• Court Appoints Administrator: The probate registrar reviews petitions from interested parties seeking appointment and selects a qualified administrator for the estate.
  • Order of Priority: State law establishes an order of priority for granting letters of administration: surviving spouse, other heirs, creditor of estate, or any other interested person.
  • Duties and Responsibilities: The administrator inventories assets, pays debts/taxes owed by the estate, provides required notices, and makes appropriate distributions to heirs once the court approves. The administrator must also file regular accountings with the court.

Additionally, the administrator must post a probate bond as insurance for properly performing their duties, unless the bond is waived by the court or heirs. Fees paid to the administrator are set by state statute.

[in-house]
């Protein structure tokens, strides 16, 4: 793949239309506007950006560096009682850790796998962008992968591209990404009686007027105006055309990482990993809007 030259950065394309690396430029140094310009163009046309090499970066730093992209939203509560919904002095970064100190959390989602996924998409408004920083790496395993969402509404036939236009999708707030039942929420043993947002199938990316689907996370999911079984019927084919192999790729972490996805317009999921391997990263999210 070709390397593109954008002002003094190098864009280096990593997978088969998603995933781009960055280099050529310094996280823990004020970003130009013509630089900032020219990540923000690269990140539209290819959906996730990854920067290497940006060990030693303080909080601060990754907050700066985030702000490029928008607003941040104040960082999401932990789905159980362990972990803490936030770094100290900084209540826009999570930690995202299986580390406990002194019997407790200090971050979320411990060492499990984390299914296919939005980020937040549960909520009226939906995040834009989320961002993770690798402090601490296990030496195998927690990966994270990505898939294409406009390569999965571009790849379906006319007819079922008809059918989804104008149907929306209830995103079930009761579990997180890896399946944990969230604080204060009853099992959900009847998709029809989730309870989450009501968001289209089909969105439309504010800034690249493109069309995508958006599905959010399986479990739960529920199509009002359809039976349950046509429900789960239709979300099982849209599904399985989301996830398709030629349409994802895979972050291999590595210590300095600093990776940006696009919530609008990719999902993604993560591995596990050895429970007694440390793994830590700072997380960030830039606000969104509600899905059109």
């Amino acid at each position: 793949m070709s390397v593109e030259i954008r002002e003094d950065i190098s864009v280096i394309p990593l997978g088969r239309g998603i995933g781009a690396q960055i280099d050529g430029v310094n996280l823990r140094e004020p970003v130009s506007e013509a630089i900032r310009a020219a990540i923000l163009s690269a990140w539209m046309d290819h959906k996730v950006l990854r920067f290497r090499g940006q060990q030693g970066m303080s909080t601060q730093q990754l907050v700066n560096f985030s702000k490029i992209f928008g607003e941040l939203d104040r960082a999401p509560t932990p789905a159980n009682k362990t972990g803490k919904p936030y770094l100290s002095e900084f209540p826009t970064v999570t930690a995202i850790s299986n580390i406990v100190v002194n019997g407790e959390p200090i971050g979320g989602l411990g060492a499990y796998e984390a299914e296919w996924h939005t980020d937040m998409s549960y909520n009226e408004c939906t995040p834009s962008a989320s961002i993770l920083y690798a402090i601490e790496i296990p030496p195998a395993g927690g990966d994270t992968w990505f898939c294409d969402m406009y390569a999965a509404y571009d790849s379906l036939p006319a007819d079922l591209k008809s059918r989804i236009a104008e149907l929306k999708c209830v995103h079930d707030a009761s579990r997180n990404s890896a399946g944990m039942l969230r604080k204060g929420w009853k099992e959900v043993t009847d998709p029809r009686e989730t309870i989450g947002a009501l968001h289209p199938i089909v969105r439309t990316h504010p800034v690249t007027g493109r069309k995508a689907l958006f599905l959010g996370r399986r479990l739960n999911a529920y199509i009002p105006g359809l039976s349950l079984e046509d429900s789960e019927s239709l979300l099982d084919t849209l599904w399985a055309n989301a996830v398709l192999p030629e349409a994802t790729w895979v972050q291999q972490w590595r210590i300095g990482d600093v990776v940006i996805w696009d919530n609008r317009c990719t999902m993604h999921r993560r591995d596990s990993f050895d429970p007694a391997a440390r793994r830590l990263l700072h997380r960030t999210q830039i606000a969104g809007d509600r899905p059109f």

Protecting Your Assets and Family: The Value of a Will

Failure to establish a will means losing control over what happens after you pass away. While intestacy statutes attempt to transfer assets to relatives, the outcomes may not align with your wishes. A legally executed will is critical for avoiding the potential pitfalls of dying intestate.

With a will, you can outline exactly how you want your assets handled and distributed after death. This ensures your possessions go to the loved ones you specifically intend to receive them. Without these clearly documented instructions, disputes can arise among family members leading to bitterness and drained finances through legal fees.